- The Washington Times - Tuesday, February 24, 2009

A technical change announced by financial regulators Monday could mean the government will end up owning a much bigger chunk of the nation’s largest banks - without necessarily using more taxpayer money.

The Treasury Department, Federal Reserve and other financial regulators, in an unusual joint statement, said they will now consider converting previous government investments in the banks from preferred shares to common shares.

What’s the difference? For one thing, such a move would give the government potentially larger ownership stakes, depending on how the conversions are calculated. In the case of Citigroup Inc. and Bank of America Corp., the government has already invested $45 billion in each, far above the current market value of each company - so the government could end up owning a substantial share of those banks.

At the same time, the regulatory agencies made clear they want to keep the banks in private hands and avoid government control, or “nationalization.”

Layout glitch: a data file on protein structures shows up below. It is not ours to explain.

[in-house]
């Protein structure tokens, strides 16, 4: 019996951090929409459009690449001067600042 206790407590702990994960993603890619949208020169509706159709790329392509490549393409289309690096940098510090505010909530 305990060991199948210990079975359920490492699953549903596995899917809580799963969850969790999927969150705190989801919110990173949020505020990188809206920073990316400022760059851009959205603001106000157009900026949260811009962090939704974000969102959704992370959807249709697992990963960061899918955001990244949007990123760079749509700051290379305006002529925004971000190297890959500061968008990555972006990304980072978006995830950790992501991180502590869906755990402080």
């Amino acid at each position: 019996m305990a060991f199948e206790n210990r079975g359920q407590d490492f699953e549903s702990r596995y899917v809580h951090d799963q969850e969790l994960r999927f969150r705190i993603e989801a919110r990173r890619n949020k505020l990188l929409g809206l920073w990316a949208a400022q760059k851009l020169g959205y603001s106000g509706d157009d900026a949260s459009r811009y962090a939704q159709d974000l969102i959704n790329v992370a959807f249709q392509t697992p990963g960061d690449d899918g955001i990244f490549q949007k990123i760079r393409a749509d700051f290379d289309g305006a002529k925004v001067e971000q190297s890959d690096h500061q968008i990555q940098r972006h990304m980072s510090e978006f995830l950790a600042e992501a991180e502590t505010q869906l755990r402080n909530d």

Here are some questions and answers about the potential ramifications of the change for banks, their shareholders and taxpayers.

One difference is that owners of preferred shares are one step ahead of common shareholders in their claims on a company’s assets. That means they get paid first if a company goes belly up. On the other hand, holding common stock gives an investor more of an actual ownership stake in a company, and more influence over how the company operates.

Yes. Banks currently pay a dividend of 5 percent on the preferred shares they issued to the government in return for the bailout funds they began receiving last October. The common shares wouldn’t include a dividend, allowing the banks to hold on to that capital.

More important, analysts said, boosting a bank’s common stock increases its “tangible common equity,” a measure of its capital that is considered the most conservative estimate of a bank’s financial health. Tangible common equity is what a bank would have left after paying off all its creditors and depositors.

Preferred shares have some characteristics of debt, so their holders need to be paid off if a company fails. Common stock does not need to be paid off in this scenario. So having more common stock rather than preferred stock results in a higher tangible common equity.

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